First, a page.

Owner Arrested for Assault; Sachi Restaurant Remains Closed
by Judy Silberstein
(April 17, 2008) What began as an argument over money at Sachi, a new Japanese restaurant at 158 Larchmont Avenue in Larchmont Village, ended with one party arrested for assault and the other bleeding from a slashed arm on Friday, April 10. As of Thursday, April 17, the restaurant remained closed.
Larchmont Village police had been called to the restaurant at around 2:30 pm on Friday by a woman identified as April Jang, 27, of Queens, NY. She complained that one of Sachi’s owners, Chang Zhu, 31, of New York City, had failed to pay her for working at the restaurant since February. Furthermore, she had lent Mr. Zhu $40,000 to open the restaurant and make her a partner, but nothing had come of this, she said..
Ms. Jang was advised by police that her concern was a civil matter and to contact an attorney. The restaurant’s manager helped the disputants, who both speak Chinese and have limited English skills, communicate with the police.
By 3:45 pm, when police returned in response to a 911 call, the dispute had escalated. The responding officers found Ms. Jang crying on the floor, holding a rag over a cut to her arm. She pointed to Mr. Zhu as her assailant, and police arrested him after some difficulty in making themselves understood. They had to wrestle Mr. Zhu to the ground to put handcuffs on him.
Ms. Jang (who police also identified as Jing Ping Jiang) was treated at the scene by police and VAC, Larchmont-Mamaroneck's Volunteer Ambulance Corps, but declined further medical attention.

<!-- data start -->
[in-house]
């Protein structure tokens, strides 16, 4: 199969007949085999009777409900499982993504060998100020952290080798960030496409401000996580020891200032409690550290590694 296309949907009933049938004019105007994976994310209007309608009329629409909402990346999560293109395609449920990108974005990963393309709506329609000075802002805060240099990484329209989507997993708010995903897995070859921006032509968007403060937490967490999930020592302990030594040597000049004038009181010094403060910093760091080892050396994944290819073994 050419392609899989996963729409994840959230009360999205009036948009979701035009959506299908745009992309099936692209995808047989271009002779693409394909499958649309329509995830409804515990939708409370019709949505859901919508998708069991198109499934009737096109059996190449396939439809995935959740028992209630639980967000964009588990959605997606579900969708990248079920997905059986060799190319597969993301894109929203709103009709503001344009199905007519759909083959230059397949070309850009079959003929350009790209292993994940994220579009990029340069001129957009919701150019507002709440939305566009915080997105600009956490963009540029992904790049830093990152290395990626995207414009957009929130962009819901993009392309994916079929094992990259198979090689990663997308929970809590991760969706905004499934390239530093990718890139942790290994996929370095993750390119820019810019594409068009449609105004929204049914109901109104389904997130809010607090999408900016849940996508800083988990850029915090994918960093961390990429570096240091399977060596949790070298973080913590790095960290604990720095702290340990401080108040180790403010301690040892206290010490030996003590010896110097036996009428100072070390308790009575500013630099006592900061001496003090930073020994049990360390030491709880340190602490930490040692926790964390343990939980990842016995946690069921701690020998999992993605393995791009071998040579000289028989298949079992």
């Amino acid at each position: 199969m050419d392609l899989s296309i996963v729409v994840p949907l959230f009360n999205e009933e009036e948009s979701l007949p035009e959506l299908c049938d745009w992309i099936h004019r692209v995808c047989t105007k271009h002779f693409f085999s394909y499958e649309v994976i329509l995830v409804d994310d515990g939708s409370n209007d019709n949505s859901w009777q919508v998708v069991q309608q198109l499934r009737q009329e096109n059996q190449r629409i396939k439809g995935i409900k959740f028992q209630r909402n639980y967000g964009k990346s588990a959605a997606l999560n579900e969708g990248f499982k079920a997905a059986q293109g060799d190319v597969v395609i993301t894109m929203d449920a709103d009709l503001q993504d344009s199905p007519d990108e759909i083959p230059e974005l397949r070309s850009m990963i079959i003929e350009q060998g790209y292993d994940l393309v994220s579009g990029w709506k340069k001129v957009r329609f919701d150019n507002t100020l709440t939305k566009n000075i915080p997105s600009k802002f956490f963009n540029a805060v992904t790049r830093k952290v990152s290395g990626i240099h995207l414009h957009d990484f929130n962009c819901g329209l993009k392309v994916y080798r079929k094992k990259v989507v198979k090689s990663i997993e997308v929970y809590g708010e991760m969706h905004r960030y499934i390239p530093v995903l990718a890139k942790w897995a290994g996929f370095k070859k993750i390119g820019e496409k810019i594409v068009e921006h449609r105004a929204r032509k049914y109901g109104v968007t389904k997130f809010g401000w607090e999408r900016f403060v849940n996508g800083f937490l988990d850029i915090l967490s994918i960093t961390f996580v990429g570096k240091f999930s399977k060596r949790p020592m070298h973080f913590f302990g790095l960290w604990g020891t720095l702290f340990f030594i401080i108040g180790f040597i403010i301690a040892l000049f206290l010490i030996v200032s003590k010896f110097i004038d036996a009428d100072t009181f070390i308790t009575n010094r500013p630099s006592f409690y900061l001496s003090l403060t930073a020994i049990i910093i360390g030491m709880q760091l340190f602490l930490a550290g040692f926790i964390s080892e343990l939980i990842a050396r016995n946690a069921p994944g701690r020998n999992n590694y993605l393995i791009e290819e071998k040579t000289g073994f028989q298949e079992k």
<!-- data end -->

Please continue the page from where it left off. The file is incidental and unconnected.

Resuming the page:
Police retrieved a shiny, metal meat cleaver – presumably the weapon used in the assault. They arrested Mr. Zhu and brought in a trained translator to help with the legal processing.
Later, Mr. Zhu was arraigned before Larchmont Village Judge Thea Beaver and released on cash bail of $2500. He was scheduled to return to court on April 22 at 6 pm. The judge also issued an order of protection, requiring Mr. Zhu to stay away from Ms. Jang.
A handwritten sign posted on the front door of the establishment since Friday apologizes for the restaurant being closed - apparently indefinitely. A large signboard overhead is half dismantled and dates from the building’s previous tenant, Marimo, another Japanese restaurant under different management.
Until a few weeks ago, Sachi was still celebrating its “grand opening” with its own large temporary sign and colored flags. The new tenants had spent months renovating, however, they may not have followed all of the requirements of Larchmont Village code.
According to Frank Blasi, Larchmont’s building inspector, the owners were asked to remove their temporary sign and to seek approval from the Board of Architectural Review before rehanging it. The owners are scheduled to appear before the BAR, for the second time, on April 30.